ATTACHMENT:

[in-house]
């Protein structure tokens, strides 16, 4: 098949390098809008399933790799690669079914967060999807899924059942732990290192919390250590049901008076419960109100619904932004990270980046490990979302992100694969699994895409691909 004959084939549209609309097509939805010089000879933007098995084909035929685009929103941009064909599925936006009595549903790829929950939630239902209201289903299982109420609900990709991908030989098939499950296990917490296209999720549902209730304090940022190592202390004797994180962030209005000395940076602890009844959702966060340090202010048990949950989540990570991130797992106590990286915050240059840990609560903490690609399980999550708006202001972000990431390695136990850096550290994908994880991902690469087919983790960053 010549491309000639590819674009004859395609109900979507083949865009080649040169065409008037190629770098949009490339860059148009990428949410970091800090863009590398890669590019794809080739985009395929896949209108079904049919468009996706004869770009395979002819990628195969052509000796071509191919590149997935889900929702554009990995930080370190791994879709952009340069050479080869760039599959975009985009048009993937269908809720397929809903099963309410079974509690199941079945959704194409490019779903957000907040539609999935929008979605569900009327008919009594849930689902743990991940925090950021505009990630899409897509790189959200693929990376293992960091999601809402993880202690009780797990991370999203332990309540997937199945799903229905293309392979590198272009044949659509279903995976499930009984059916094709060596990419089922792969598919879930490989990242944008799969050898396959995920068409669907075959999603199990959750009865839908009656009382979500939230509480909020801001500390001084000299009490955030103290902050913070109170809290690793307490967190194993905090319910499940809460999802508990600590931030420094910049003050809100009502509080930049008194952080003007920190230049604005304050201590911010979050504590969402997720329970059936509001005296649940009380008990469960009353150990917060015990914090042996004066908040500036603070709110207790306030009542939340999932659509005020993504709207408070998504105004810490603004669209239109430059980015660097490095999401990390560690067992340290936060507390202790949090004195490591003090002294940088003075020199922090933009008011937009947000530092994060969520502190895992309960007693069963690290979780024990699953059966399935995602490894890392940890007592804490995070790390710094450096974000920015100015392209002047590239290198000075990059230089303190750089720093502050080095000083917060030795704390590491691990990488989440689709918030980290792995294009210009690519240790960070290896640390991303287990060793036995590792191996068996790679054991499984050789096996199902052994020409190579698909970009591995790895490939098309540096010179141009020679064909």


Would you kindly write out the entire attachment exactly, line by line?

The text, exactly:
[in-house]
């Protein structure tokens, strides 16, 4: 098949390098809008399933790799690669079914967060999807899924059942732990290192919390250590049901008076419960109100619904932004990270980046490990979302992100694969699994895409691909 004959084939549209609309097509939805010089000879933007098995084909035929685009929103941009064909599925936006009595549903790829929950939630239902209201289903299982109420609900990709991908030989098939499950296990917490296209999720549902209730304090940022190592202390004797994180962030209005000395940076602890009844959702966060340090202010048990949950989540990570991130797992106590990286915050240059840990609560903490690609399980999550708006202001972000990431390695136990850096550290994908994880991902690469087919983790960053 010549491309000639590819674009004859395609109900979507083949865009080649040169065409008037190629770098949009490339860059148009990428949410970091800090863009590398890669590019794809080739985009395929896949209108079904049919468009996706004869770009395979002819990628195969052509000796071509191919590149997935889900929702554009990995930080370190791994879709952009340069050479080869760039599959975009985009048009993937269908809720397929809903099963309410079974509690199941079945959704194409490019779903957000907040539609999935929008979605569900009327008919009594849930689902743990991940925090950021505009990630899409897509790189959200693929990376293992960091999601809402993880202690009780797990991370999203332990309540997937199945799903229905293309392979590198272009044949659509279903995976499930009984059916094709060596990419089922792969598919879930490989990242944008799969050898396959995920068409669907075959999603199990959750009865839908009656009382979500939230509480909020801001500390001084000299009490955030103290902050913070109170809290690793307490967190194993905090319910499940809460999802508990600590931030420094910049003050809100009502509080930049008194952080003007920190230049604005304050201590911010979050504590969402997720329970059936509001005296649940009380008990469960009353150990917060015990914090042996004066908040500036603070709110207790306030009542939340999932659509005020993504709207408070998504105004810490603004669209239109430059980015660097490095999401990390560690067992340290936060507390202790949090004195490591003090002294940088003075020199922090933009008011937009947000530092994060969520502190895992309960007693069963690290979780024990699953059966399935995602490894890392940890007592804490995070790390710094450096974000920015100015392209002047590239290198000075990059230089303190750089720093502050080095000083917060030795704390590491691990990488989440689709918030980290792995294009210009690519240790960070290896640390991303287990060793036995590792191996068996790679054991499984050789096996199902052994020409190579698909970009591995790895490939098309540096010179141009020679064909």